A U.S. soldier who fought in WWII, died and was buried with the enemy is coming back to America Friday where he will receive a proper funeral service and transport to his birthplace in Saskatchewan, Canada.
Pfc. Lawrence S. Gordon is en route to a small Wisconsin town, where “A horse-drawn funeral hearse is scheduled to deliver [his] remains … to a VFW Post at 1:20 p.m., at the close of a noon hour public reception, also at the post,” Stripes.com reports.
Pfc. Gordon will be buried on the 70th anniversary of his death in Saskatchewan.
[T]he German War Graves Commission and the French government granted permission late last year for DNA to be extracted from the remains of German Unknown X-356 at the German ossuary in France and compared to DNA in saliva from Gordon’s eight nephews.
The DNA Sequencing Facility at the University of Wisconsin-Madison Biotechnology Center analyzed the DNA, along with a private lab on the east coast, and concluded it belonged to Gordon. Forensic scientists in Madison in June examined the skeletal remains of the soldier for further forensic evidence when Gordon was brought back by his family from the German ossuary in France to U.S soil.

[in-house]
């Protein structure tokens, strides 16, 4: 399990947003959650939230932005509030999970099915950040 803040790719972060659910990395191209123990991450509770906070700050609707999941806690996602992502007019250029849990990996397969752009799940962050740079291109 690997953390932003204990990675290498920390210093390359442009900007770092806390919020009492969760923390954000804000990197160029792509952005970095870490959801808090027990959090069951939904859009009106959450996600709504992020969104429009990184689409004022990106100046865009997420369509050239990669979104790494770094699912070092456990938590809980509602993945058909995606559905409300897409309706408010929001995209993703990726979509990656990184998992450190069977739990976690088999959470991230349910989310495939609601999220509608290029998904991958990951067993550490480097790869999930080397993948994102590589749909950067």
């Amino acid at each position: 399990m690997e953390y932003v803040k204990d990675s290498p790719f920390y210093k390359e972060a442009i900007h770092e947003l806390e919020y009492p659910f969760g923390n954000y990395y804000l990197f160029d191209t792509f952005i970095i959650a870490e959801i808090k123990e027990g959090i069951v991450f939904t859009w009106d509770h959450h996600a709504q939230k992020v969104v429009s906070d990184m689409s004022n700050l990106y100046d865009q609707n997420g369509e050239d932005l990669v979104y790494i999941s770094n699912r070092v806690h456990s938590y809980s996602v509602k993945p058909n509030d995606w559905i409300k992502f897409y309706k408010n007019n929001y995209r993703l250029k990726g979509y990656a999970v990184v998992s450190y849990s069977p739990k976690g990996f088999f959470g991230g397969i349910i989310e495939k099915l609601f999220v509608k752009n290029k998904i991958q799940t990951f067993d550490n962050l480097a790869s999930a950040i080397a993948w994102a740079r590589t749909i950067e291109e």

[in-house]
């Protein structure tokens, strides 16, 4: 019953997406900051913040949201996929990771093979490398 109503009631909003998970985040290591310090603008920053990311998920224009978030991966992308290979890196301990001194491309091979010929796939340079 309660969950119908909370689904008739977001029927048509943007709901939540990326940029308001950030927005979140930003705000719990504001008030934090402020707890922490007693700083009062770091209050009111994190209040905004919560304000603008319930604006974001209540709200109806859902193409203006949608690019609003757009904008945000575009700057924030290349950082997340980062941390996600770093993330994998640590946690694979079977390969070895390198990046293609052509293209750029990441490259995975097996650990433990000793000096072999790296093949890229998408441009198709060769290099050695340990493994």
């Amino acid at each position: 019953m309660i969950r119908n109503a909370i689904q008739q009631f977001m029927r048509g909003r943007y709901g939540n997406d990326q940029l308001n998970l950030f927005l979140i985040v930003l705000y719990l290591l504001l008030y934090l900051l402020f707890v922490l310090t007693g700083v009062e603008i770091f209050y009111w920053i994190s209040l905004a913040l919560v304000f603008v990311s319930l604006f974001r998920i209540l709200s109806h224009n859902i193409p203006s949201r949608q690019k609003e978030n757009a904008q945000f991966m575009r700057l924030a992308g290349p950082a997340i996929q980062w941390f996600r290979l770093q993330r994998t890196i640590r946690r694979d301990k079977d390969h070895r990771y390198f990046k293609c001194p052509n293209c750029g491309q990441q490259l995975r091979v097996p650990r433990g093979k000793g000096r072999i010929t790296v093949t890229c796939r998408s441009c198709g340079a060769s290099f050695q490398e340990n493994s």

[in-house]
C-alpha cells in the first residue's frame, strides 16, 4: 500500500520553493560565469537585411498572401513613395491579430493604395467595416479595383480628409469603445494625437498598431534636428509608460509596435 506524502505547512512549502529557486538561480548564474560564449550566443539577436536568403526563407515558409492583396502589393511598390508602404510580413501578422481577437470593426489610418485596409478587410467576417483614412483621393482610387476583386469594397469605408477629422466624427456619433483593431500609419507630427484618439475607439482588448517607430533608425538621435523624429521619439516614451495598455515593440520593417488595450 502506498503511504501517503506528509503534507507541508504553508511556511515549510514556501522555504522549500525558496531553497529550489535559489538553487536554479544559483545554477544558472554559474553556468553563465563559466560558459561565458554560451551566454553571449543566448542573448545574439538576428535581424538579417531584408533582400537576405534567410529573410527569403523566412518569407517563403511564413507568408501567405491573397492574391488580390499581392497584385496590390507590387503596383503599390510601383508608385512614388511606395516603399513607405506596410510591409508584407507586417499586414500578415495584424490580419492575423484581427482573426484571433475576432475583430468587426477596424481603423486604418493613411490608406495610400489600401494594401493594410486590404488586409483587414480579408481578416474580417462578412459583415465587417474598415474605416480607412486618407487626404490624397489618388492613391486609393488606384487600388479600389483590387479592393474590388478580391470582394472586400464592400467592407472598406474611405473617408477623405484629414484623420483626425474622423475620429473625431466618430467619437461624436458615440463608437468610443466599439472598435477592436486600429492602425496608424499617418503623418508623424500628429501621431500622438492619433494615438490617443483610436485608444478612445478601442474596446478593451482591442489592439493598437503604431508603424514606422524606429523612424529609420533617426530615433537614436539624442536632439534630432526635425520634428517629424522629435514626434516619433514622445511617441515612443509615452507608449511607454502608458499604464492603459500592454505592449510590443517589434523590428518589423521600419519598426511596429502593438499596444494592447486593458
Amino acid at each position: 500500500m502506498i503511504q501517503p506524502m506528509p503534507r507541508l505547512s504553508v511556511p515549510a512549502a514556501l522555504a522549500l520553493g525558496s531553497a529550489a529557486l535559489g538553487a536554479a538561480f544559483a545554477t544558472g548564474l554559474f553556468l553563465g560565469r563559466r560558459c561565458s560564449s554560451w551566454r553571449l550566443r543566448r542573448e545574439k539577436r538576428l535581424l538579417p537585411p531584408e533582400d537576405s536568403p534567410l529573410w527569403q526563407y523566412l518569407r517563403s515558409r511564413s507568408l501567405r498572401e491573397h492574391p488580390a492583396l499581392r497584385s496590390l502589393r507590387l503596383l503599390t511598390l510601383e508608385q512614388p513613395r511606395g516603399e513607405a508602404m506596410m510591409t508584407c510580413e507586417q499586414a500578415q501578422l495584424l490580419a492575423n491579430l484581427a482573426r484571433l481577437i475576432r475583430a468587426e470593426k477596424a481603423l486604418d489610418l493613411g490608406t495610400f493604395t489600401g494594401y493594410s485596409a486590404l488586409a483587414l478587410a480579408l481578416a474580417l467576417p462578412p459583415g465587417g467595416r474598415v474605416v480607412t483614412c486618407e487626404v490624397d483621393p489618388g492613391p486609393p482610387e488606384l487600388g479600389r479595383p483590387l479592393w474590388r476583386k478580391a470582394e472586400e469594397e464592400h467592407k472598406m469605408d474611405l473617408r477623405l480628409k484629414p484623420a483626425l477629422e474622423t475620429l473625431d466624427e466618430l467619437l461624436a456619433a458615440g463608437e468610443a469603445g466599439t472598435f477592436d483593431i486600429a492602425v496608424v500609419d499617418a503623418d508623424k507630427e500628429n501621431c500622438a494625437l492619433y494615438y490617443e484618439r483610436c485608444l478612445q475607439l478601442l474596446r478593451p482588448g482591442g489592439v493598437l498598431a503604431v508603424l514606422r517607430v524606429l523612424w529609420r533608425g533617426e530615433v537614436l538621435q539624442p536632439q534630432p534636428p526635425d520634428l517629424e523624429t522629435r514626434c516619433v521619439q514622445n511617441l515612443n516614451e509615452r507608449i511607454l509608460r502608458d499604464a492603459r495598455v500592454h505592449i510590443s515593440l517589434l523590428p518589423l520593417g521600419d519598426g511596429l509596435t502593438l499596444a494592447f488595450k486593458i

The identification of Gordon through efforts of civilian researchers and DNA sequencing facilities at UW-Madison and in Virginia could be a template for how civilians and DNA analysis can expedite the identification of WWII soldier remains — a politically charged process that has been painstakingly slow and costly for the U.S. government.
After all these years, numerous letters Gordon’s grieving mother wrote looking for answers, family wondering where he was, how he died and pledging to find him — this soldier is finally coming home.